UNESCO has inscribed Japan’s Mount Fuji on its World Heritage List.
The 3,776-metre volcano and its surrounding area were given the protected status during the 37th session of UNESCO’s World Heritage Committee (WHC), which is currently being held in Phnom Penh.
According to UNESCO, ‘Fujisan, Sacred Place and Source of Artistic Inspiration’ was been added to the list due to its importance to Japanese culture, including art and poetry.
The inscribed area consists of 25 sites which, according to the UN, “reflect the essence of Fujisan’s sacred landscape”. These include pilgrimmage routes and shrines on the mountain’s upper slopes, as well as lodging houses, lakes, springs and waterfalls.
It is joined on the list by two sites in China: the Tianshan Mountains in the northwest region of Xinjiang and Honghe Hani rice terraces in Yunnan province.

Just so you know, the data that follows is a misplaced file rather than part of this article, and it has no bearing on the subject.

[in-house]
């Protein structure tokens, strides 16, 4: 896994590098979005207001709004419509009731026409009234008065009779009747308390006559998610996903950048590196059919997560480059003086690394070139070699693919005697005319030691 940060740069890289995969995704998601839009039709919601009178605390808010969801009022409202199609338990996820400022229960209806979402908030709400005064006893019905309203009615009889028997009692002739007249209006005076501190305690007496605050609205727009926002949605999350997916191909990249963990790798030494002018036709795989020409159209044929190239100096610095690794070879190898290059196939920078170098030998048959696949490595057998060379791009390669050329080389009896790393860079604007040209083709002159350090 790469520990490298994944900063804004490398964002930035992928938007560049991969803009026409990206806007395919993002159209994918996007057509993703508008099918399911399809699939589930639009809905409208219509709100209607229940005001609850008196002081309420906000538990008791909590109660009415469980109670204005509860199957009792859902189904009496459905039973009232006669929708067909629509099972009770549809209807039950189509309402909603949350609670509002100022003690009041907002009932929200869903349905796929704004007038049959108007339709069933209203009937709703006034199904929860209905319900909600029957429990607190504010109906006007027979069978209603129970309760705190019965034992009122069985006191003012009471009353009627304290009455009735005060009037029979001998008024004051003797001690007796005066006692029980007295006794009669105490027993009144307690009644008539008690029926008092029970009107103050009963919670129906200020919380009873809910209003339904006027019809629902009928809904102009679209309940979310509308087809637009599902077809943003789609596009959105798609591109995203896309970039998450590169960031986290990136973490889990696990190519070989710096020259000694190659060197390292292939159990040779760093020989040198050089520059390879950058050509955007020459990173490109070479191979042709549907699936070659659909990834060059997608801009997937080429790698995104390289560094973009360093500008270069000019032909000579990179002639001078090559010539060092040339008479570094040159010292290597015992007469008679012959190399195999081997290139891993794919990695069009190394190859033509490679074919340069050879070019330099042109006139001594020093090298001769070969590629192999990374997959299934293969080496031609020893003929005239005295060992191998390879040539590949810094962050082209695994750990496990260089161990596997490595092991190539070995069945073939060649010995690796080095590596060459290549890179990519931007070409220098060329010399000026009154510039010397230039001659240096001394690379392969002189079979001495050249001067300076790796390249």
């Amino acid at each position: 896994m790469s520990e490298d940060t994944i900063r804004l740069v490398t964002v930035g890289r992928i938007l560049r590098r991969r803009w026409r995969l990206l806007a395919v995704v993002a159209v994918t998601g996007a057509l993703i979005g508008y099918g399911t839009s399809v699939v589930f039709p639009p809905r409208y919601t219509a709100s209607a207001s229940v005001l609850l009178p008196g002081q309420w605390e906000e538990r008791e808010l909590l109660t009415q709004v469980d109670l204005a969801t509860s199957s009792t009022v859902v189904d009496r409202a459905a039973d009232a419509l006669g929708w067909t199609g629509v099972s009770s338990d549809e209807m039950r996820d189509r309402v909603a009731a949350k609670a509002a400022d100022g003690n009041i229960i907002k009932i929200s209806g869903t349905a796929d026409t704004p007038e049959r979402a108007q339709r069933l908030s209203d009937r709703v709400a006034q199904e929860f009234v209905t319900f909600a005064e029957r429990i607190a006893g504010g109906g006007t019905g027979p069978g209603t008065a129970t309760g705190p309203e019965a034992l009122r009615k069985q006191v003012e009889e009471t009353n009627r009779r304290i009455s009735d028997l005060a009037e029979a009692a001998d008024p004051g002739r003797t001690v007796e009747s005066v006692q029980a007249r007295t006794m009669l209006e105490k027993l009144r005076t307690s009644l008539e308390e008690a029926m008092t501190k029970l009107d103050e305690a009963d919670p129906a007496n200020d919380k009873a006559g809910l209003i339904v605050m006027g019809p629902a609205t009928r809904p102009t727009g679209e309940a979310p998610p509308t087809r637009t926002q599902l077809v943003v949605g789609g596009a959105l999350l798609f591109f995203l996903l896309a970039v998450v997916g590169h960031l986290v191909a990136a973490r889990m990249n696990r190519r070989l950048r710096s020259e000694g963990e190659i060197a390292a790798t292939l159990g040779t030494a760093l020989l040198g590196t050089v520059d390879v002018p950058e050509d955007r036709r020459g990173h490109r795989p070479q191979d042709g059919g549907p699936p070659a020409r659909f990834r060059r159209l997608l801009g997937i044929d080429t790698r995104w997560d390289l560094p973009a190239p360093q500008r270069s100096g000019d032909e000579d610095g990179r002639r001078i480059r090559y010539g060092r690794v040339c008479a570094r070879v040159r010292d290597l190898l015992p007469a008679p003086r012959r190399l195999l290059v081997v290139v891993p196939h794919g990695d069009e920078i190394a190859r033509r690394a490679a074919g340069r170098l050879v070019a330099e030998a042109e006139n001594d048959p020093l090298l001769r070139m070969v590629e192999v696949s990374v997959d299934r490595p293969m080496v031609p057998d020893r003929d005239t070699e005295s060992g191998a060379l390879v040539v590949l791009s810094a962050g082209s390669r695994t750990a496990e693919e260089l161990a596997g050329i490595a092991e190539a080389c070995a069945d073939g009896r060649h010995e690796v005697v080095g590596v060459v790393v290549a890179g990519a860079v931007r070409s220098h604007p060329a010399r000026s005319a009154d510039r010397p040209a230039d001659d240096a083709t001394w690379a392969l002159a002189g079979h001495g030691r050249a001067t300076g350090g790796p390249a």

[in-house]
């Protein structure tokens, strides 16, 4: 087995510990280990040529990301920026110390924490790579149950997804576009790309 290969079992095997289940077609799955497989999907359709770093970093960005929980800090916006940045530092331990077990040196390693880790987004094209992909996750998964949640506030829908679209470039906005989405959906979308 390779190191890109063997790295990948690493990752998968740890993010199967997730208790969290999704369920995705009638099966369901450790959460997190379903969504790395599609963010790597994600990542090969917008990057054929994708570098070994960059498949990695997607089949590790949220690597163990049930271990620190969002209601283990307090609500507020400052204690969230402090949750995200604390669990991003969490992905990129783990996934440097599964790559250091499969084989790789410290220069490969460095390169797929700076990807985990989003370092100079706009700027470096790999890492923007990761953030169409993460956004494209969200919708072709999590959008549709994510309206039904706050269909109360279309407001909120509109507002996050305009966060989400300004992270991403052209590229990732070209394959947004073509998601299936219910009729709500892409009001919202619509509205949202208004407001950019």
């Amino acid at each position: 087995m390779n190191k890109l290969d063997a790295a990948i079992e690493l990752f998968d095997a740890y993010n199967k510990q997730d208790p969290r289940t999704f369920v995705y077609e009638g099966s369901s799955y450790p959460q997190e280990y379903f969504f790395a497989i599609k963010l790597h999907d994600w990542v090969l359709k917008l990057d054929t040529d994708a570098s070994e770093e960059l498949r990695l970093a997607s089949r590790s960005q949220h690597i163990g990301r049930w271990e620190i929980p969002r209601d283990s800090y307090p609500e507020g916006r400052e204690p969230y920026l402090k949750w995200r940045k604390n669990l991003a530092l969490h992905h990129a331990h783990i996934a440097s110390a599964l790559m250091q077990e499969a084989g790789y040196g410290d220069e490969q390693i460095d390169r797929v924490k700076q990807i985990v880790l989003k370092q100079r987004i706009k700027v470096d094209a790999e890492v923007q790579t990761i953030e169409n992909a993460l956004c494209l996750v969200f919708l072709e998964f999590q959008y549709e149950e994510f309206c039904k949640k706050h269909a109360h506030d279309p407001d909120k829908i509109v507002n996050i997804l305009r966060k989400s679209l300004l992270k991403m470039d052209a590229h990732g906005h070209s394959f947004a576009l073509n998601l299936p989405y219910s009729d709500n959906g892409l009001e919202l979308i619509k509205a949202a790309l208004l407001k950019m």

The Xinjiang Tianshan heritage area is a vast site covering more than 606,000 hectares across in the Tianshan Mountains, which mark the border between Western China and Central Asia. Four key components — Tomur, Kalajun-Kuerdening, Bayinbukuke and Bogda — have been protected due to their “unique physical geographic features and scenically beautiful areas”, according to UNESCO. The site also extends into the Taklimakan Desert – one of the world’s highest deserts.
The ‘Cultural Landscape of Honghe Hani Rice Terraces’ covers 16,603 hectares in southern Yunnan, and features the rice terracing which descends down the slopes of the Ailao Mountains to the banks of the Hong River. It was developed by the Hani people over the past 1,300 years.
Meanwhile in India, the Hill Forts of Rajasthan includes six forts in Chittorgarh, Kumbhalgarh, Sawai Madhopur, Jhalawar, Jaipur and Jaisalmer. Built between the 8th to the 18th centuries, the forts are huge, with some of the structures measure up to 20km in circumference, and containing temples and other sacred buildings.
UNESCO’s World Heritage Committee (WHC) is meeting in Phnom Penh until 27 June.